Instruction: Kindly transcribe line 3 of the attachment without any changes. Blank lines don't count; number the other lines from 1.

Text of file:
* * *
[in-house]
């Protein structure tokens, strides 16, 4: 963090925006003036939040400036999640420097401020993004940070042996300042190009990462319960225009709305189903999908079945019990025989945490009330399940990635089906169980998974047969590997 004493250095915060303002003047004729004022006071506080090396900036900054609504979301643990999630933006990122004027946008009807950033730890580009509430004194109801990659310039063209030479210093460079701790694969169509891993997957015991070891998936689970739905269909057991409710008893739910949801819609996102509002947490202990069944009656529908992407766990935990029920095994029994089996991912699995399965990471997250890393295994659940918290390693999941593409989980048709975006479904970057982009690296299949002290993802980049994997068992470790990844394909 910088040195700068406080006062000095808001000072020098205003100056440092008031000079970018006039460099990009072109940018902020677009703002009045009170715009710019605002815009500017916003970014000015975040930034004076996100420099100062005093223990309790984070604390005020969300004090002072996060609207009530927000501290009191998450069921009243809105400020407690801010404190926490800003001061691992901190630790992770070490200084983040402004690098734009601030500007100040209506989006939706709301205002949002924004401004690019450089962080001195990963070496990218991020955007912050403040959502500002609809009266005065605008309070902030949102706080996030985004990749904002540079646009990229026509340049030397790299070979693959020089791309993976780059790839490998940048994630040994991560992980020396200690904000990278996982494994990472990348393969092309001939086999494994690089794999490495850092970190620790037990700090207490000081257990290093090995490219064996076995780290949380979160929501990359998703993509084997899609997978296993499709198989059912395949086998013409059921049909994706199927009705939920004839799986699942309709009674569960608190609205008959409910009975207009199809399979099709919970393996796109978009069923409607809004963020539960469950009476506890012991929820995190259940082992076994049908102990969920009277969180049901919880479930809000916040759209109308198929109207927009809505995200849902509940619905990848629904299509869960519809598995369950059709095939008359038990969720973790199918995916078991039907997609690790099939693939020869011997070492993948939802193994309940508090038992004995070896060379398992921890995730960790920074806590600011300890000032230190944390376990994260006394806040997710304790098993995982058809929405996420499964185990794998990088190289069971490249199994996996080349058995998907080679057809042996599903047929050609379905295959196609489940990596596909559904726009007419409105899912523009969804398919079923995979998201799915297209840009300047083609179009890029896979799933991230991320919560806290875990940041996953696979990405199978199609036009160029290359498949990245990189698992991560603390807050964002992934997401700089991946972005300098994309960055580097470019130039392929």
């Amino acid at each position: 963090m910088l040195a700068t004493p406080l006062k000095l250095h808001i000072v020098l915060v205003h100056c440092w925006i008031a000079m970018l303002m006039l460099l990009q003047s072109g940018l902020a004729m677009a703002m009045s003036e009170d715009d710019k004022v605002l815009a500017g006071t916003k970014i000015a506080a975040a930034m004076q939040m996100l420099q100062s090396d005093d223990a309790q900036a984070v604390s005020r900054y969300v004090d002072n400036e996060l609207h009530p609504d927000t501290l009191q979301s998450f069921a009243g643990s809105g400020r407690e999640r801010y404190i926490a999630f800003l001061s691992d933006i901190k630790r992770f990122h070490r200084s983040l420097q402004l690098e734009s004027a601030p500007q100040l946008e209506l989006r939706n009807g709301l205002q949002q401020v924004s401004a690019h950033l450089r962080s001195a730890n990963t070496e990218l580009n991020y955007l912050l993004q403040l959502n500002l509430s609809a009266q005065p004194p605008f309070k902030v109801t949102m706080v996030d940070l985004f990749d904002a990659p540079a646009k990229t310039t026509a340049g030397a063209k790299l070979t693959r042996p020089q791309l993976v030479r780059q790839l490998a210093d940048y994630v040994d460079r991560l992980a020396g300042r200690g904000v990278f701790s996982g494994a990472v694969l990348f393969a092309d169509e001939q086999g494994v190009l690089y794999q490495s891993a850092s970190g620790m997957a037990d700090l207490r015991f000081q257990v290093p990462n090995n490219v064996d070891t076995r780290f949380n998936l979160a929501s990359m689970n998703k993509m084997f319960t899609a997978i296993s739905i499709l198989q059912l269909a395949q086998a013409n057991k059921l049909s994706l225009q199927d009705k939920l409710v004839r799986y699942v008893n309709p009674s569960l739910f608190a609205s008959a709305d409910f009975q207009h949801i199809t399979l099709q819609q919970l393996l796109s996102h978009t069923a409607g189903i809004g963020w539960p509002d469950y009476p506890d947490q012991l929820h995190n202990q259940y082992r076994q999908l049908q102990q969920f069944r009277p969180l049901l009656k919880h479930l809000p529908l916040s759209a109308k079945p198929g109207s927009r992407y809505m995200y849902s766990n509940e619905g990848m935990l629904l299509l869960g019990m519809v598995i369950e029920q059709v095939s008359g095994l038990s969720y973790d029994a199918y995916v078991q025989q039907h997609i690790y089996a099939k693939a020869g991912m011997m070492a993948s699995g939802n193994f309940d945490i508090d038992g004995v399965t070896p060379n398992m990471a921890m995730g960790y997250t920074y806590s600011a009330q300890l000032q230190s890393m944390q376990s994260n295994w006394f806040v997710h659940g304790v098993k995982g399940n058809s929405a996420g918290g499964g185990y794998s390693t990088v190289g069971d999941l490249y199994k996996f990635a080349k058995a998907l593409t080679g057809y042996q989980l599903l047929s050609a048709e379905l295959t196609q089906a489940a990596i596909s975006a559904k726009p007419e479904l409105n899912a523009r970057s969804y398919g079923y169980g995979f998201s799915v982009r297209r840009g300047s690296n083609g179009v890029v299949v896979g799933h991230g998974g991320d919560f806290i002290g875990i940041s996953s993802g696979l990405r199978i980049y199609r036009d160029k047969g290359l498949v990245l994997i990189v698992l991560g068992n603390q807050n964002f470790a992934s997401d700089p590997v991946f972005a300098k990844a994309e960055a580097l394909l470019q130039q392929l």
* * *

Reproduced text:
């Amino acid at each position: 963090m910088l040195a700068t004493p406080l006062k000095l250095h808001i000072v020098l915060v205003h100056c440092w925006i008031a000079m970018l303002m006039l460099l990009q003047s072109g940018l902020a004729m677009a703002m009045s003036e009170d715009d710019k004022v605002l815009a500017g006071t916003k970014i000015a506080a975040a930034m004076q939040m996100l420099q100062s090396d005093d223990a309790q900036a984070v604390s005020r900054y969300v004090d002072n400036e996060l609207h009530p609504d927000t501290l009191q979301s998450f069921a009243g643990s809105g400020r407690e999640r801010y404190i926490a999630f800003l001061s691992d933006i901190k630790r992770f990122h070490r200084s983040l420097q402004l690098e734009s004027a601030p500007q100040l946008e209506l989006r939706n009807g709301l205002q949002q401020v924004s401004a690019h950033l450089r962080s001195a730890n990963t070496e990218l580009n991020y955007l912050l993004q403040l959502n500002l509430s609809a009266q005065p004194p605008f309070k902030v109801t949102m706080v996030d940070l985004f990749d904002a990659p540079a646009k990229t310039t026509a340049g030397a063209k790299l070979t693959r042996p020089q791309l993976v030479r780059q790839l490998a210093d940048y994630v040994d460079r991560l992980a020396g300042r200690g904000v990278f701790s996982g494994a990472v694969l990348f393969a092309d169509e001939q086999g494994v190009l690089y794999q490495s891993a850092s970190g620790m997957a037990d700090l207490r015991f000081q257990v290093p990462n090995n490219v064996d070891t076995r780290f949380n998936l979160a929501s990359m689970n998703k993509m084997f319960t899609a997978i296993s739905i499709l198989q059912l269909a395949q086998a013409n057991k059921l049909s994706l225009q199927d009705k939920l409710v004839r799986y699942v008893n309709p009674s569960l739910f608190a609205s008959a709305d409910f009975q207009h949801i199809t399979l099709q819609q919970l393996l796109s996102h978009t069923a409607g189903i809004g963020w539960p509002d469950y009476p506890d947490q012991l929820h995190n202990q259940y082992r076994q999908l049908q102990q969920f069944r009277p969180l049901l009656k919880h479930l809000p529908l916040s759209a109308k079945p198929g109207s927009r992407y809505m995200y849902s766990n509940e619905g990848m935990l629904l299509l869960g019990m519809v598995i369950e029920q059709v095939s008359g095994l038990s969720y973790d029994a199918y995916v078991q025989q039907h997609i690790y089996a099939k693939a020869g991912m011997m070492a993948s699995g939802n193994f309940d945490i508090d038992g004995v399965t070896p060379n398992m990471a921890m995730g960790y997250t920074y806590s600011a009330q300890l000032q230190s890393m944390q376990s994260n295994w006394f806040v997710h659940g304790v098993k995982g399940n058809s929405a996420g918290g499964g185990y794998s390693t990088v190289g069971d999941l490249y199994k996996f990635a080349k058995a998907l593409t080679g057809y042996q989980l599903l047929s050609a048709e379905l295959t196609q089906a489940a990596i596909s975006a559904k726009p007419e479904l409105n899912a523009r970057s969804y398919g079923y169980g995979f998201s799915v982009r297209r840009g300047s690296n083609g179009v890029v299949v896979g799933h991230g998974g991320d919560f806290i002290g875990i940041s996953s993802g696979l990405r199978i980049y199609r036009d160029k047969g290359l498949v990245l994997i990189v698992l991560g068992n603390q807050n964002f470790a992934s997401d700089p590997v991946f972005a300098k990844a994309e960055a580097l394909l470019q130039q392929l």